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Evolutionists disagree on how evolution happens

Kris M. from the United States writes:


Dear Creation Ministries International,

For my work, I am being asked to teach lessons about “structural adaptations” and “behavioral adaptations.” These lessons call any characteristic that helps an animal survive in its environment an “adaptation.” I know certain animals have adapted, such as all felines from a pair of cats on the ark, all canines from a pair of dogs, and probably the camel and llama from one pair; however, this curriculum calls everything from a camel’s hump to an elephant’s trunk an adaptation. I’ve told students that many people believe these are adaptations, but that many others, including me, believe they are how the animals were originally designed. Yet, since some features are adaptations within created kinds, how do I draw the line, especially when appealing for a change in curriculum to a neutral approach that teaches these characteristics without calling them designs or adaptations? (This is the best I can ask for from a Chinese secular company.) Thanks!

CMI’s Shaun Doyle responds:

Thanks for writing in.

In a derivative sense, even adapted features such as the specific arrangements of orchid petals are often designed; orchids are designed to adapt in such ways. However, specifying which particular features are adapted vs which are part of the original design isn’t always easy. It would rely on research in baraminology (the study of the created kinds) to begin drawing such conclusions.

At another level, though, it would be fair to point out that many evolutionists also disagree with the idea that every feature in an organism is an adapted feature. As Walter ReMine explains in Developmental genetics supports creation theory:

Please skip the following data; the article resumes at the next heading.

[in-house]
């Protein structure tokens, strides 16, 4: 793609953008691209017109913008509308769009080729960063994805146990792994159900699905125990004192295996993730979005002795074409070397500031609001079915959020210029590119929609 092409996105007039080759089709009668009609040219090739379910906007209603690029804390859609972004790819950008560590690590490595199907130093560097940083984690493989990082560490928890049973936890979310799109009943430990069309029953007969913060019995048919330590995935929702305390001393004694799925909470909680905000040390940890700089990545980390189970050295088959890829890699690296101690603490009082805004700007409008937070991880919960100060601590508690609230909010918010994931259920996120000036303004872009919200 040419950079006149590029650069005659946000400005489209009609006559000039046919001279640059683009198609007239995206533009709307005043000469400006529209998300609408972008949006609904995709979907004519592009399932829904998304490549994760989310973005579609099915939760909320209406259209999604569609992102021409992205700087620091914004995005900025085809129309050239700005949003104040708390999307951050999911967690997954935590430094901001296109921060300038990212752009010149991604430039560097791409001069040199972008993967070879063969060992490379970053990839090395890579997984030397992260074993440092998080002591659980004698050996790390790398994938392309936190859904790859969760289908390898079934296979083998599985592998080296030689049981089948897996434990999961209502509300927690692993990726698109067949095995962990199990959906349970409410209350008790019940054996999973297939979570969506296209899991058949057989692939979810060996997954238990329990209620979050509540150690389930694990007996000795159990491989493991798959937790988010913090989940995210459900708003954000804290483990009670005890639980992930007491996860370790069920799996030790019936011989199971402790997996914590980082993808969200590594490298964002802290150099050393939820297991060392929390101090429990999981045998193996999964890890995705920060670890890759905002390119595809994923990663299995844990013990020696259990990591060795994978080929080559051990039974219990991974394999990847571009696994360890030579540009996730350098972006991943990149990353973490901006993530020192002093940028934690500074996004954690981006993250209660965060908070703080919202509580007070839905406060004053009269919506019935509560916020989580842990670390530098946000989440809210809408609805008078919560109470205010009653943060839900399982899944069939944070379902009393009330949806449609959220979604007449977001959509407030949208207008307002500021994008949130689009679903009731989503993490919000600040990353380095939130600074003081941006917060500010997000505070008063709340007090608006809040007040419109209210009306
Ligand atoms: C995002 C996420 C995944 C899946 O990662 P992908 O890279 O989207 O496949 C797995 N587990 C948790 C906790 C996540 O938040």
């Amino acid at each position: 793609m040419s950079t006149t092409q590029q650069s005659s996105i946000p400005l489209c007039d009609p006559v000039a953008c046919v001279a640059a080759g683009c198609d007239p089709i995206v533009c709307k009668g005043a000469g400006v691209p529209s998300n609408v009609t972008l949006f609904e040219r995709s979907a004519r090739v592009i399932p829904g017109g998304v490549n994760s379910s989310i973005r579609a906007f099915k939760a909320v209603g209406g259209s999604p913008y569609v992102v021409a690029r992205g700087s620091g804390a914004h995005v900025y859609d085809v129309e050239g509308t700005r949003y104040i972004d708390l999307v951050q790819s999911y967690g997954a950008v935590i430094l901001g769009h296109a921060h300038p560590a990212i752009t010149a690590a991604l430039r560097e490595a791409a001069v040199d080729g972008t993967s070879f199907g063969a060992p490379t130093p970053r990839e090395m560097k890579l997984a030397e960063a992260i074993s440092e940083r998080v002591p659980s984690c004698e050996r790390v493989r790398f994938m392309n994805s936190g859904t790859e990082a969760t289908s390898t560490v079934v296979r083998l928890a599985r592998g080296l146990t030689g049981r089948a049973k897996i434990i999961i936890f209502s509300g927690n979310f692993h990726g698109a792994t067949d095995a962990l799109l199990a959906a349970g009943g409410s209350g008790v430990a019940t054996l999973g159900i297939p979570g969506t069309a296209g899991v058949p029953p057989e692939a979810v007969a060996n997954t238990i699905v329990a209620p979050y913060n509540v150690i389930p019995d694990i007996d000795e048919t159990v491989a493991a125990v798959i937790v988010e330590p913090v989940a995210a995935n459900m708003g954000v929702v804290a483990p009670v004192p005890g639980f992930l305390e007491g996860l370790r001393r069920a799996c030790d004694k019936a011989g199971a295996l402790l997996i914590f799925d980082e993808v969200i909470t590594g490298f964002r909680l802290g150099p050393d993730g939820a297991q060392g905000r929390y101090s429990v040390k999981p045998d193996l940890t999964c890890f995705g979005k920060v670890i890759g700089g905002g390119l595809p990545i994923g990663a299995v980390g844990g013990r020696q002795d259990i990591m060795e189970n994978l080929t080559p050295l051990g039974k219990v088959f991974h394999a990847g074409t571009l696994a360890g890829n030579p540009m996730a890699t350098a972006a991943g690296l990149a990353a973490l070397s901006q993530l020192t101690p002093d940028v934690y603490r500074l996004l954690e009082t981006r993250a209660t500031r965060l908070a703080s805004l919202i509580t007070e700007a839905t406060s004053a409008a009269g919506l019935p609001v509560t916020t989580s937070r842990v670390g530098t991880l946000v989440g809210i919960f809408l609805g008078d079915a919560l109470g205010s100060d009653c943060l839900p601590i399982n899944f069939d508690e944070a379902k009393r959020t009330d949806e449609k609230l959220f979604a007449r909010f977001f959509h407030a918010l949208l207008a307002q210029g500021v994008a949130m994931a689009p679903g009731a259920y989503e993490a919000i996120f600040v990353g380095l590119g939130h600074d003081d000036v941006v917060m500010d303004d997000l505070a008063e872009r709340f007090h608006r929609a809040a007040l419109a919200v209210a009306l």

That conflicts with the selectionist explanation, which argues that a given character was kept, or lost, because of its effect on function. It also conflicts with the neutralist explanation, which argues that a given character was kept, or lost, precisely because it has no effect on function. All styles of explanation—structuralist, selectionist, neutralist, and much more—are part of the evolutionist’s vast, structureless, theoretical smorgasbord—where each entrée is chosen, or omitted, based on the evolutionist’s needs of the moment.

The point of this quote is to show that there is more than one school of thought among evolutionists on how features arise. Almost all will agree that some features are adapted. Even creationists (e.g. long hair and small ears in arctic wolves). But many think that most arise through random mutations in supposedly functionless parts of the genome. There are other models, too. But these other models don’t get too much publicity, even if they have quite a bit of support among evolutionary researchers. Why? Evolution has been taught as ‘natural selection working on random mutations’ for a long time now, so it has become the ‘received wisdom’, even if many evolutionists realize that it fails to explain all of life’s diversity (Desperate attempts to discover ‘the elusive process of evolution’). So, your best option, if you can’t mention a designer, is to point out that evolutionists have different ideas as to how certain specific features arose. And, if you get time, briefly summarize some of the strengths and weaknesses of each model (especially the selectionist and neutralist models). That way, you leave the student with the impression that evolutionists don’t have this all sorted out, and that there’s reason to doubt all the major evolutionary models.

Published: 26 January 2019

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